Tuesday, August 21, 2007

Notre-Dame and Montmartre: Our Last Outing in Paris

"Débarrassons-nous de tous ce qui nous alourdit."
From 2nd reading (Hebrews 12) at Mass last Sunday, August 19, 2007

I had wanted to attend mass at St. Ephrem, the Syriac Catholic church, last Sunday, but to my disappointment it was closed. We decided to walk a few blocks to Notre-Dame to see if we could catch mass there, and fortuitously there happened to be one about to begin in 15 minutes, the international mass. We broke out of the already-crowded queue for tourists and went through the door for mass-goers, found seats in the front section, and breathed a sigh of repose as we quieted ourselves for prayer in the midst of the hustle and bustle of sightseers. The cordoned-off area for mass was like an island of sanctity amid a chaotic stream of circling tourists and endless flash pictures being taken (which never relented all around us throughout Mass).

A soloist in a visiting choir from England sang a haunting prelude that set a tone of reverence for the liturgy. Then the great organ began the processional hymn, "Nous chanterons pour toi, Seigneur," to a tune familiar to English-speaking worshippers as "Praise God from whom all blessings flow." Though at first this cathedral had not inspired in me the same strong emotional reaction that I had had at Chartres, at the sight of the tall gold cross being carried aloft in procession something stirred in my heart. I thought of hundreds of years of hopeful pilgrims and people of faith seeing that sign held high, visible even in a large crowd. The music of the great organ filled the whole space, 115-ft vaulted ceiling and all. I felt as if my spirit were being held aloft with it.

The mass began like any other, with a welcome. The priest gave the welcome in French. Then he repeated the same statement of welcome in beautiful Spanish. I was impressed. Then he did the whole thing in perfect Italian. By then tears were beginning to come to my eyes. By the time he got to English, I was completely drawn in, moved by being part of an international community praying together in the ancient space of Notre-Dame cathedral. One thing I love about Catholic liturgy is you can go anywhere in the world, and the ritual is recognizable, like a home away from home. The spirit of unity fostered by the priest's multilingual welcome was inspiring.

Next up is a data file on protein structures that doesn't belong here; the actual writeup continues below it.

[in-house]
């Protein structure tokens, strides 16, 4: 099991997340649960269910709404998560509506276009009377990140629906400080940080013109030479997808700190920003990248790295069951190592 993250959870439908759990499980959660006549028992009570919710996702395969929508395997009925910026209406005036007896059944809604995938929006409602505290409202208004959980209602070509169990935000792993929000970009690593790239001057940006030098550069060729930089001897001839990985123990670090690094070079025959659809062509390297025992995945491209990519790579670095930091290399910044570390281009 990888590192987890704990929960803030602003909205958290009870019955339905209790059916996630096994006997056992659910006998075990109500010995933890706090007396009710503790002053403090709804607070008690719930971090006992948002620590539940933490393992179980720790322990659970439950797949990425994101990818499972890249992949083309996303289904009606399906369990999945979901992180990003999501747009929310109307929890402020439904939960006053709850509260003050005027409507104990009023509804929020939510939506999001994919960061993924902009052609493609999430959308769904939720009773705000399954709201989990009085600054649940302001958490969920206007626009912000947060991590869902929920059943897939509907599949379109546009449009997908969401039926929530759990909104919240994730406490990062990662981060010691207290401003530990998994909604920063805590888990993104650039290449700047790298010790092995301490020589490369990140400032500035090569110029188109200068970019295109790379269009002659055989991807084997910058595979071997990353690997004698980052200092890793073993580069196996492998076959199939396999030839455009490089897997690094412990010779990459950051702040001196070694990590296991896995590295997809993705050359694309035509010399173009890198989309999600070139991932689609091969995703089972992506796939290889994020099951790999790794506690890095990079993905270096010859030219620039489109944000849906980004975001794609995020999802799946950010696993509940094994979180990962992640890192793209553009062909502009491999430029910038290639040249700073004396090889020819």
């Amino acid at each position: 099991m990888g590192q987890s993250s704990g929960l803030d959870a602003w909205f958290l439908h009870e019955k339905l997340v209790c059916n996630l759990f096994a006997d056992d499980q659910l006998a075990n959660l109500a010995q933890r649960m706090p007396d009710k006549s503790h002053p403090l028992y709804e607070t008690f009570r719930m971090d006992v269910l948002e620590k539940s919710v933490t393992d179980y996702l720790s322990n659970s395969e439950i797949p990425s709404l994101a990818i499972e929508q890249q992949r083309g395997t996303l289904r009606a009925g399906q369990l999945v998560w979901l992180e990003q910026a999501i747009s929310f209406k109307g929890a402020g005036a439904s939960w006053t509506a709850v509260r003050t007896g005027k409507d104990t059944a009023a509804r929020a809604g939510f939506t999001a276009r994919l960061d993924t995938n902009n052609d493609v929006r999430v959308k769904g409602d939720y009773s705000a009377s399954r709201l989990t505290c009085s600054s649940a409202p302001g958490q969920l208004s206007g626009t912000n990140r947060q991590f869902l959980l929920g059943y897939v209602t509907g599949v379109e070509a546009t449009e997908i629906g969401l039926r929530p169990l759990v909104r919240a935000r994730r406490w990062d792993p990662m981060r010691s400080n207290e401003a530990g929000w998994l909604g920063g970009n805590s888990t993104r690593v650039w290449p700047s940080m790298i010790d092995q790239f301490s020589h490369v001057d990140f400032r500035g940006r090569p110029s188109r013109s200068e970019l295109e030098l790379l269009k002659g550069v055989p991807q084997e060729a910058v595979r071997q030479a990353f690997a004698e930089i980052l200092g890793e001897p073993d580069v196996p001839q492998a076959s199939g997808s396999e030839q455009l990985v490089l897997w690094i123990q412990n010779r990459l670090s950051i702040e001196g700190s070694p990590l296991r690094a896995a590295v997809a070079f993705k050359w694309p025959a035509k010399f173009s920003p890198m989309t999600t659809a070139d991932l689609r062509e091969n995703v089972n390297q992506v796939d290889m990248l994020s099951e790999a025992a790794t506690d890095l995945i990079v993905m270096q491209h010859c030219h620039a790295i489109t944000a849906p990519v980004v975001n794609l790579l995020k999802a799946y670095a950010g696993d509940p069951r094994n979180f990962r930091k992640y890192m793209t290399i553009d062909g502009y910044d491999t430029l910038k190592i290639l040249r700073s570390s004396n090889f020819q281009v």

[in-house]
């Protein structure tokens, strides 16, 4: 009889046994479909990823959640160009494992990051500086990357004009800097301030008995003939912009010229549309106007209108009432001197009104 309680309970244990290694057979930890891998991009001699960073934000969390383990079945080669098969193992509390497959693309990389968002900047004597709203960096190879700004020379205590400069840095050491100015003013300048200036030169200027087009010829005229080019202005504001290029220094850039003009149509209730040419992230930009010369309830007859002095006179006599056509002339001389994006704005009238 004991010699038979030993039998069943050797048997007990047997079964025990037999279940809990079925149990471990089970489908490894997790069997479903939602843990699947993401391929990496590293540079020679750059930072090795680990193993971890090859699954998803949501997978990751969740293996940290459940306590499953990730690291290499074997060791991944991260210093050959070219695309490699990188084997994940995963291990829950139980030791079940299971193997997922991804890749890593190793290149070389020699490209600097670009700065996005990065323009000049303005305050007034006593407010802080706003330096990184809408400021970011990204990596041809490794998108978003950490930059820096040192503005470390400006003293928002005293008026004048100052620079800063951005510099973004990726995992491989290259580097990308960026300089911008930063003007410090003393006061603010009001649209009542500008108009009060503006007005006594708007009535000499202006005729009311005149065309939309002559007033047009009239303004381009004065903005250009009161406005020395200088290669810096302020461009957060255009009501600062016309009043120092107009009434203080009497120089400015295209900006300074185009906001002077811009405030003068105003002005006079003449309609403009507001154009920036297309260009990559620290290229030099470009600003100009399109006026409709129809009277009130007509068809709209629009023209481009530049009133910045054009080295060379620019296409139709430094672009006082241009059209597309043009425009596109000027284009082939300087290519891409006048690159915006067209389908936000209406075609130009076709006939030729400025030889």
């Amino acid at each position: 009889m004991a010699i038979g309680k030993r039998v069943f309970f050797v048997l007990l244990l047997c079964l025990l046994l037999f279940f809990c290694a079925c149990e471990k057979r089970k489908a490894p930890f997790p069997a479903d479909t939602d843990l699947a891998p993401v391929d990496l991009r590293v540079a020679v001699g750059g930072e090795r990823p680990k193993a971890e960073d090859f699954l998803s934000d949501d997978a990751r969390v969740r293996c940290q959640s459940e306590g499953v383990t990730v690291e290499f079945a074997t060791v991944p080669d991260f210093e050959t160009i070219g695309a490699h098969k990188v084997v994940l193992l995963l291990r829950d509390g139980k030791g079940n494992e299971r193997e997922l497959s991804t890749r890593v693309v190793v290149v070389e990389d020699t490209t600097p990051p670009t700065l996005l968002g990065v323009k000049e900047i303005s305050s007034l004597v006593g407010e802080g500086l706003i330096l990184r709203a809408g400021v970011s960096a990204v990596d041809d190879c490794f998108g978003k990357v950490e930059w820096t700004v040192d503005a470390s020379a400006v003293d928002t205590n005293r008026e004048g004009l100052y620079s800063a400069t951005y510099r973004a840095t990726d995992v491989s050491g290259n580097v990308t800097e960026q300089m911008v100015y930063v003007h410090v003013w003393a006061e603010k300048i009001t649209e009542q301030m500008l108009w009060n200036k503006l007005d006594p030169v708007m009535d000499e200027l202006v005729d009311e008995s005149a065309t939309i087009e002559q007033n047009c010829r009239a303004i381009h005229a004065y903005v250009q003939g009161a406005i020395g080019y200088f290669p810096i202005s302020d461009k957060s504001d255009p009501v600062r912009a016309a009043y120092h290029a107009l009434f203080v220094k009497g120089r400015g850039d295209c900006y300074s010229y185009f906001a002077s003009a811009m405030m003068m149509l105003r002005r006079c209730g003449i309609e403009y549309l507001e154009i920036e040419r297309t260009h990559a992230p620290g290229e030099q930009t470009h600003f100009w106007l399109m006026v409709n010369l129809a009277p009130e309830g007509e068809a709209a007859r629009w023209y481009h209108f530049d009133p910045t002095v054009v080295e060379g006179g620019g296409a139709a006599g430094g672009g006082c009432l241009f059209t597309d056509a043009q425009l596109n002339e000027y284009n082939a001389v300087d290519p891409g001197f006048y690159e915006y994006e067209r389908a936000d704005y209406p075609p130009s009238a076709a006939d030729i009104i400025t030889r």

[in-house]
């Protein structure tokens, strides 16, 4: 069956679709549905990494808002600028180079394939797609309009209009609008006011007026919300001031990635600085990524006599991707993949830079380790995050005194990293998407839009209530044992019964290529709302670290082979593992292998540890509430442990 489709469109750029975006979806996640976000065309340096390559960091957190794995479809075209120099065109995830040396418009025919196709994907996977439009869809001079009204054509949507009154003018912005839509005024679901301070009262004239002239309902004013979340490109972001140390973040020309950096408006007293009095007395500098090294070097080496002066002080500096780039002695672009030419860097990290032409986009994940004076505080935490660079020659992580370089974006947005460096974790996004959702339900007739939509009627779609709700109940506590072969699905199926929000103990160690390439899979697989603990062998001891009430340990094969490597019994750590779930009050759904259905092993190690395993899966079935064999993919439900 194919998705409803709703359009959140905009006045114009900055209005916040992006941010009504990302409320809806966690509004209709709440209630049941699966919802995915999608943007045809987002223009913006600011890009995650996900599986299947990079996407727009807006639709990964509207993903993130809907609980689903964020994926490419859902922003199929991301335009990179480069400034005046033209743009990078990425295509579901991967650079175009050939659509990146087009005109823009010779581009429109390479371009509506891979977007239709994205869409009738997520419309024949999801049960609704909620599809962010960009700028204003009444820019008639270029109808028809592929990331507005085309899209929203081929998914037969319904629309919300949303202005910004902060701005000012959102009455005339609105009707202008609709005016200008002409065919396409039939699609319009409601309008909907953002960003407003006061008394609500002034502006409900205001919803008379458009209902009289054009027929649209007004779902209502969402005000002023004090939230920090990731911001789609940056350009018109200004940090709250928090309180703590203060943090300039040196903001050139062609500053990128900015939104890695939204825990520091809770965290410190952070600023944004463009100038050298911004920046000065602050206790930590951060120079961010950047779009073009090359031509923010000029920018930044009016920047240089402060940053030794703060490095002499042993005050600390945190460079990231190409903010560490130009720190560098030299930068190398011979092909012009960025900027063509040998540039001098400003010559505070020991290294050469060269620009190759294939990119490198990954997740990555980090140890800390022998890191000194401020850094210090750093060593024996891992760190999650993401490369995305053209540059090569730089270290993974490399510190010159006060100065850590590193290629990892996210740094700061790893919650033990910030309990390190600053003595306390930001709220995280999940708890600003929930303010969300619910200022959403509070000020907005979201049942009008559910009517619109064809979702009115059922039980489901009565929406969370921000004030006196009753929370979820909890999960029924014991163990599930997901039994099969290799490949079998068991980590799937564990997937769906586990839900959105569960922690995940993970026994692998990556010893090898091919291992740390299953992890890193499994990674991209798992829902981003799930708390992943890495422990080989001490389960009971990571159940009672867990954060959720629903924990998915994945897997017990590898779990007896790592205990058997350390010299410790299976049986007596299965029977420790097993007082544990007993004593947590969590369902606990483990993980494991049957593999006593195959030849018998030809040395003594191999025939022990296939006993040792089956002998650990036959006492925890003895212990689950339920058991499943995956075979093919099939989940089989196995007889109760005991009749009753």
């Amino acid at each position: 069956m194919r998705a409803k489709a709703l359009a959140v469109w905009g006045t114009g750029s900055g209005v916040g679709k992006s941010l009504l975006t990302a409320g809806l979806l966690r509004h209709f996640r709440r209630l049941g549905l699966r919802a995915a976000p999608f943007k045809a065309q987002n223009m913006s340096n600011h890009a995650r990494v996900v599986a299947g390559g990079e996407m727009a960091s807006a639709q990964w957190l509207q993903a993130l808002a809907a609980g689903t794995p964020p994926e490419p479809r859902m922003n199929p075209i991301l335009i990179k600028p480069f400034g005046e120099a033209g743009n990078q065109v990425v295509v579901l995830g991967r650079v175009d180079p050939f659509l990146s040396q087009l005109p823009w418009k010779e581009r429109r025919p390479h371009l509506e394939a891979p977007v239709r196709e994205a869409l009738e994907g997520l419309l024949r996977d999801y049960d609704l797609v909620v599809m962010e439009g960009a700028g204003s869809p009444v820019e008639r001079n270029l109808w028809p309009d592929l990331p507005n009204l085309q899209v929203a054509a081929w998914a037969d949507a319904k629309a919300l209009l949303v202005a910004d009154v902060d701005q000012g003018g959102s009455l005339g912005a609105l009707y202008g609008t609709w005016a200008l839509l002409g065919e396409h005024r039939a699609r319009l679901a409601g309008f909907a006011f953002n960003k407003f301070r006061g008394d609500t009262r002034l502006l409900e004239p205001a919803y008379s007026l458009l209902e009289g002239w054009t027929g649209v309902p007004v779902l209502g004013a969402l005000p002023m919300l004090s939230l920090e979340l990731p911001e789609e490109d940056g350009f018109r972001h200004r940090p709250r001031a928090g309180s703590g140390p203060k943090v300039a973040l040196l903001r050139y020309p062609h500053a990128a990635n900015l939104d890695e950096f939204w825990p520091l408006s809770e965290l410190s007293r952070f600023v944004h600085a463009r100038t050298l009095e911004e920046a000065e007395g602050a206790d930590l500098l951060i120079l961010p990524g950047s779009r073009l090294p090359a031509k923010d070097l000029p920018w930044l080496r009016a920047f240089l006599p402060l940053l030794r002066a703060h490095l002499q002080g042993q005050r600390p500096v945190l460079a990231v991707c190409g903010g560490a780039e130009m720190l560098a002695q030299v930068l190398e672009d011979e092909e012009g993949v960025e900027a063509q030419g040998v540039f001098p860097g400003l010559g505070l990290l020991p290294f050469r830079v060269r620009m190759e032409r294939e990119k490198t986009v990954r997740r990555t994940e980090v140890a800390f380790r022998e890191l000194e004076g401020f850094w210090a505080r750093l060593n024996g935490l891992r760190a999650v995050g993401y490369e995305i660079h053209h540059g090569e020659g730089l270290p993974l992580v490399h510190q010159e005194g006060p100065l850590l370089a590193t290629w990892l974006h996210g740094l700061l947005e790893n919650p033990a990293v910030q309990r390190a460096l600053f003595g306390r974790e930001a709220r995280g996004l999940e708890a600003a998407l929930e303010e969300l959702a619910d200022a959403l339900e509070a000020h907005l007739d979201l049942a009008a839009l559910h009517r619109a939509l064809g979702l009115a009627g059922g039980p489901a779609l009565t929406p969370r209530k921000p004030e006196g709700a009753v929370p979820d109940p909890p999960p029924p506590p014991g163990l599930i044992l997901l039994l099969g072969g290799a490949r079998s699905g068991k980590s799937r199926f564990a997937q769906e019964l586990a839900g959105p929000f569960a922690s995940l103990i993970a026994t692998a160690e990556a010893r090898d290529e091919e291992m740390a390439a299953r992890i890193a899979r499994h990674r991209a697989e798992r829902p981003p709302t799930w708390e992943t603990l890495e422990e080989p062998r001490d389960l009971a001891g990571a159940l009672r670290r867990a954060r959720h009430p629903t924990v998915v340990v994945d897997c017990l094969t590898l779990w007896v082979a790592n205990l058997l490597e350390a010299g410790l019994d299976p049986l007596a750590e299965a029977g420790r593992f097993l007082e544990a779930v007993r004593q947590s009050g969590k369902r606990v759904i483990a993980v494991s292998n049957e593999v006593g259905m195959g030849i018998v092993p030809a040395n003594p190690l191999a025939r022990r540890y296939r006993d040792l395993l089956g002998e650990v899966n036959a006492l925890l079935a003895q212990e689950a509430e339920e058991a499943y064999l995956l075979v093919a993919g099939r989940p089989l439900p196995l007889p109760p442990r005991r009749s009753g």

I was moved once again when the Eucharistic Prayer was said in French, Spanish, Italian, English. When I heard my own language my heart quickened, and a feeling of joy and excitement arose inside me, the joy of recognition and of feeling as if I were being spoken to and welcomed. For a moment I was reminded of Pentecost; this must have been the feeling that the scripture authors were trying to capture, when people rejoiced to hear and understand the gospel in their own tongues. I have heard multilingual prayers at masses before, but I had never been moved as I was that day, and I think it's because I knew that the people around me were from different nations and were, at some moment, having that experience of recognition when they heard their own languages in the Eucharistic Prayer. In short, it was a beautiful mass, with a spirited organ postlude at the end which my daughter enjoyed, blasting through the cathedral from the largest organ in France.

On our way to lunch we took a stroll down the Rue St. André-des-Arts and found a quaint alley, the cour du commerce St.-André, and a lovely toy store, the Terre de la Sienne. We wanted nothing fancy for lunch, so we found a reasonably-priced sidewalk cafe from which to people-watch. There were some interesting people walking by, including a couple of psychotic men arguing over a wine bottle and a guy in angel wings.

After a passing shower we made our way to Montmartre, where in front of the Sacré-Coeur an extreme cycling course had been set up down the steep steps, with ramps for banked turns and jumps added in. There were TV cameras and an announcer on loudspeaker, and a huge mob. Looking out over Paris we could see individual rain showers over certain neighborhoods here and there, rather than generalized rain over the whole city. We took the funiculaire up to the basilica, walked around a bit, then made our way to the Place du Tertre, which was a mob scene too, so we didn't tarry long there, though it was fascinating to watch the portrait artists at work. My daughter bought a pair of Eiffel Tower earrings for 2 euros. The dollar is in terrible shape against the euro these days.

We spent a quiet evening back in the apartment on Sunday night, which was just as well because the weather had turned quite gloomy, though not gloomy enough to spoil the glittering light display over the surface of the Eiffel Tower, which we saw from our window before going to bed. Paris is wondrous, but we were happy to be going back to the country the next day, where the first sound that greeted us when we opened the car door was a rooster crowing. Dinner at home was a hearty country meal: a gratin de pommes de terre and an omelette aux fines herbes, simple but delicious. It was good to be home.

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